I see them glistening through the tears

That start into my eyes.
The joys that roạnd my bosom press'd

When thoughtless, young, and wild,
Come, like a sunbeam, o'er my breast-

Again I am a child.

Well do I remember (who does not remember ?) the scenes of far-famed Christmas in days gone by. A dozen of us, light-hearted, laughter-loving, giggling boys and girls are seated at a supper table whence the older guests have just retired. Roast beef, and turkey, and cold fowls, and ham, and tårts, and custards, and jellies are before us; with mince pies in abundance. We are roving like bees from one sweet to another. Present, past, and future, all is happiness. Turn the

you do, others


trencher and blind-man's buff are in prospect, and mulled elder wine and toast, before we break up for the night.

But shall I be wiser, and tell you where the commodities in the grocer's shop and window come from? Oh yes ; for if

you do not know, it will be useful information; and if

may possess this advantage. With all the amusement we can gather, there is no going through the world in a creditable manner without a little knowledge.

Raisins are brought from Spain and Turkey; currants from the isles of the Archipelago; lemons grow in Portugal, Spain, and Italy; and spices as well as sugar, are the produce of the East and West Indies.

The latter article is brought to England in hogsheads. See! there are two. empty ones standing at the door, with a swarm of flies and a crowd of boys round them. One youngster is picking the sugar from the bung-hole; another is reaching up to the top, where the rough hoop and rusty nails are likely enough to tear his ragged jacket; and a third has his head and body in the cask, with his legs in the air, like a duck getting up something from the bottom of a shallow pond. There they are, all licking their sugary fingers, and smiling.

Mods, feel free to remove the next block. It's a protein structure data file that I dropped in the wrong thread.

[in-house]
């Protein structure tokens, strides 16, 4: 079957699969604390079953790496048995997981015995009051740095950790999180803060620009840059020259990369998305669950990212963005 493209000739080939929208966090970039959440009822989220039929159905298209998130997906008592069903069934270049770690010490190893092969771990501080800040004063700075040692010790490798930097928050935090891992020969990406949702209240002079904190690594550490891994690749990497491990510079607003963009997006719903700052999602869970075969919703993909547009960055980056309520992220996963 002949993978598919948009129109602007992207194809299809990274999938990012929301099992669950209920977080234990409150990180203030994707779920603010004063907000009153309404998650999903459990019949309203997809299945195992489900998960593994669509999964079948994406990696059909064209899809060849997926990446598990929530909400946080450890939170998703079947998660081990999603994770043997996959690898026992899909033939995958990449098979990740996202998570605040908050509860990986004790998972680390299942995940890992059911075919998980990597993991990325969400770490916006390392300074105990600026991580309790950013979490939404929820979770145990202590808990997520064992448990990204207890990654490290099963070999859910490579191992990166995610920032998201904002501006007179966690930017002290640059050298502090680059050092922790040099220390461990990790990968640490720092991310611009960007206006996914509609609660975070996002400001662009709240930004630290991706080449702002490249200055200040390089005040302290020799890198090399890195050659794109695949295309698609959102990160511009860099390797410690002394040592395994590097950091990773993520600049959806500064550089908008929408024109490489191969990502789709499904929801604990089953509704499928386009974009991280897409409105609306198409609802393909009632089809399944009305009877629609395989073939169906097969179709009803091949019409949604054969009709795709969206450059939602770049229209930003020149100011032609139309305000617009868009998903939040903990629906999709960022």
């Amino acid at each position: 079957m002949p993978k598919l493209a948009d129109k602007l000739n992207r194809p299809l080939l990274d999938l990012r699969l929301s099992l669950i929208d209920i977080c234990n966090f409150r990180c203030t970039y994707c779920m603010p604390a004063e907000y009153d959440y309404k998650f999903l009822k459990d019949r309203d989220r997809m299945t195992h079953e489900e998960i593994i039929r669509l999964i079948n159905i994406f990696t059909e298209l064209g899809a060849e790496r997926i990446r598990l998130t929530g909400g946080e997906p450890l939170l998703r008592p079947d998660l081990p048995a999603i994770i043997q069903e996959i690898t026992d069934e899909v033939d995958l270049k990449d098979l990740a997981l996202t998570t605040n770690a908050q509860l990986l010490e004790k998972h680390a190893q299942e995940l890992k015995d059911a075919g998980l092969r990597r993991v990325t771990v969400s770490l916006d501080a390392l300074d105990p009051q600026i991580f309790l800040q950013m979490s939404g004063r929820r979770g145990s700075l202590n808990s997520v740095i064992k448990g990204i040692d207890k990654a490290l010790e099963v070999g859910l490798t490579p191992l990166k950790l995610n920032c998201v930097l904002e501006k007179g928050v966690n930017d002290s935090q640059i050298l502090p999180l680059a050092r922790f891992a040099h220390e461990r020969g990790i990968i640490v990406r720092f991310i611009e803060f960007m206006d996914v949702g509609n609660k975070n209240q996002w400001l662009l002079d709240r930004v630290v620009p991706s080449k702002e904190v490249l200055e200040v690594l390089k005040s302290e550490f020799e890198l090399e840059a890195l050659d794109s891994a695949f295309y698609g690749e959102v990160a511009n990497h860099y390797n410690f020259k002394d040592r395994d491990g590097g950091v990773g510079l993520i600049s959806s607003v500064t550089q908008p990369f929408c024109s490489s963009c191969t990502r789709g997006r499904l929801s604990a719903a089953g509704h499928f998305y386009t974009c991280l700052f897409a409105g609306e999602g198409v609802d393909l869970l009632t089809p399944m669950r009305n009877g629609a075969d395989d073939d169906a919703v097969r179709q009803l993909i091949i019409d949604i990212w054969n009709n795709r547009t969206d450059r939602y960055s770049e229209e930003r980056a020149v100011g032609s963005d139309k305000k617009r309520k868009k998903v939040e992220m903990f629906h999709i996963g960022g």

A friend of mine, who is a dear lover of cheerfulness, once gave me this advice: “Whenever you get into a corner among a set of people unreasonably silent, afraid to speak, or even to smile, say to them at once, • What a hubbub a score of kangaroos would kick up in a plantation of dry sugar canes!' and if that observation does not provoke a little merriment, you may give them up as perfectly incorrigible.”